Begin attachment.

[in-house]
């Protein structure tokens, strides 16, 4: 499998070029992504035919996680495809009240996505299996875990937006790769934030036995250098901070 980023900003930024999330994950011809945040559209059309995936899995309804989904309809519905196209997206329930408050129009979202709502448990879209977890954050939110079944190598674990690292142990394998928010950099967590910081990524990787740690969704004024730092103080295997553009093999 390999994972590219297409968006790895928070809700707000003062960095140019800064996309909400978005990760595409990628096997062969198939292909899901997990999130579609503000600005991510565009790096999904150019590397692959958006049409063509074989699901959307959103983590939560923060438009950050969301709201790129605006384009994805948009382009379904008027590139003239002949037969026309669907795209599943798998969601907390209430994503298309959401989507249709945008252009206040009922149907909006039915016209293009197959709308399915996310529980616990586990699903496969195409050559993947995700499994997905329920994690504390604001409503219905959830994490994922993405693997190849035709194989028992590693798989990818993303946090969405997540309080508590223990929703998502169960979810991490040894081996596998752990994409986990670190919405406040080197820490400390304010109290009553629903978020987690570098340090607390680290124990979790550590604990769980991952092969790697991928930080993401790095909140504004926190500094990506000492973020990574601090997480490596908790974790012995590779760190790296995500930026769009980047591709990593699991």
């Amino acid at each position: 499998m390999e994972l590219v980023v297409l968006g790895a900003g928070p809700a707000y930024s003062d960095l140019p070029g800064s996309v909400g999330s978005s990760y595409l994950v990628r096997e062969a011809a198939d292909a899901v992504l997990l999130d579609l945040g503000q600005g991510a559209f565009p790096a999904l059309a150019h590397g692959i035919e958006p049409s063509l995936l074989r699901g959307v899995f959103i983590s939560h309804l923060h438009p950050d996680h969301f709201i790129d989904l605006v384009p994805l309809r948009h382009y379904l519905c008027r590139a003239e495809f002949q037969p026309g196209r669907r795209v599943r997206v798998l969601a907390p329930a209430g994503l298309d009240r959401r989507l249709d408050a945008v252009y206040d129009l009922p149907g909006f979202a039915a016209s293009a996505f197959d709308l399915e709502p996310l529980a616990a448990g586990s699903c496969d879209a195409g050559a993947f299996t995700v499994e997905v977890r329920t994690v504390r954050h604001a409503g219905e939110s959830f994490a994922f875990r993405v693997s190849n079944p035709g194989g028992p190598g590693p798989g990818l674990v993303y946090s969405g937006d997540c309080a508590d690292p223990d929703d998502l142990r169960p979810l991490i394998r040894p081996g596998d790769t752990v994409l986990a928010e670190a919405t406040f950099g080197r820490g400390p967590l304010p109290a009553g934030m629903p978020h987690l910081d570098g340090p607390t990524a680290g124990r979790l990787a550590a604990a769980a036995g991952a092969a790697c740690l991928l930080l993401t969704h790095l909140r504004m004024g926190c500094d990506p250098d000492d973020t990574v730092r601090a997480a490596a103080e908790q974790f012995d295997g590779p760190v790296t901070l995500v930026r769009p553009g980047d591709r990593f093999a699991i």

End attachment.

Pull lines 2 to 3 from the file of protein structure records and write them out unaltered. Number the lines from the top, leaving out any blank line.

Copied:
């Protein structure tokens, strides 16, 4: 499998070029992504035919996680495809009240996505299996875990937006790769934030036995250098901070 980023900003930024999330994950011809945040559209059309995936899995309804989904309809519905196209997206329930408050129009979202709502448990879209977890954050939110079944190598674990690292142990394998928010950099967590910081990524990787740690969704004024730092103080295997553009093999 390999994972590219297409968006790895928070809700707000003062960095140019800064996309909400978005990760595409990628096997062969198939292909899901997990999130579609503000600005991510565009790096999904150019590397692959958006049409063509074989699901959307959103983590939560923060438009950050969301709201790129605006384009994805948009382009379904008027590139003239002949037969026309669907795209599943798998969601907390209430994503298309959401989507249709945008252009206040009922149907909006039915016209293009197959709308399915996310529980616990586990699903496969195409050559993947995700499994997905329920994690504390604001409503219905959830994490994922993405693997190849035709194989028992590693798989990818993303946090969405997540309080508590223990929703998502169960979810991490040894081996596998752990994409986990670190919405406040080197820490400390304010109290009553629903978020987690570098340090607390680290124990979790550590604990769980991952092969790697991928930080993401790095909140504004926190500094990506000492973020990574601090997480490596908790974790012995590779760190790296995500930026769009980047591709990593699991």
């Amino acid at each position: 499998m390999e994972l590219v980023v297409l968006g790895a900003g928070p809700a707000y930024s003062d960095l140019p070029g800064s996309v909400g999330s978005s990760y595409l994950v990628r096997e062969a011809a198939d292909a899901v992504l997990l999130d579609l945040g503000q600005g991510a559209f565009p790096a999904l059309a150019h590397g692959i035919e958006p049409s063509l995936l074989r699901g959307v899995f959103i983590s939560h309804l923060h438009p950050d996680h969301f709201i790129d989904l605006v384009p994805l309809r948009h382009y379904l519905c008027r590139a003239e495809f002949q037969p026309g196209r669907r795209v599943r997206v798998l969601a907390p329930a209430g994503l298309d009240r959401r989507l249709d408050a945008v252009y206040d129009l009922p149907g909006f979202a039915a016209s293009a996505f197959d709308l399915e709502p996310l529980a616990a448990g586990s699903c496969d879209a195409g050559a993947f299996t995700v499994e997905v977890r329920t994690v504390r954050h604001a409503g219905e939110s959830f994490a994922f875990r993405v693997s190849n079944p035709g194989g028992p190598g590693p798989g990818l674990v993303y946090s969405g937006d997540c309080a508590d690292p223990d929703d998502l142990r169960p979810l991490i394998r040894p081996g596998d790769t752990v994409l986990a928010e670190a919405t406040f950099g080197r820490g400390p967590l304010p109290a009553g934030m629903p978020h987690l910081d570098g340090p607390t990524a680290g124990r979790l990787a550590a604990a769980a036995g991952a092969a790697c740690l991928l930080l993401t969704h790095l909140r504004m004024g926190c500094d990506p250098d000492d973020t990574v730092r601090a997480a490596a103080e908790q974790f012995d295997g590779p760190v790296t901070l995500v930026r769009p553009g980047d591709r990593f093999a699991i």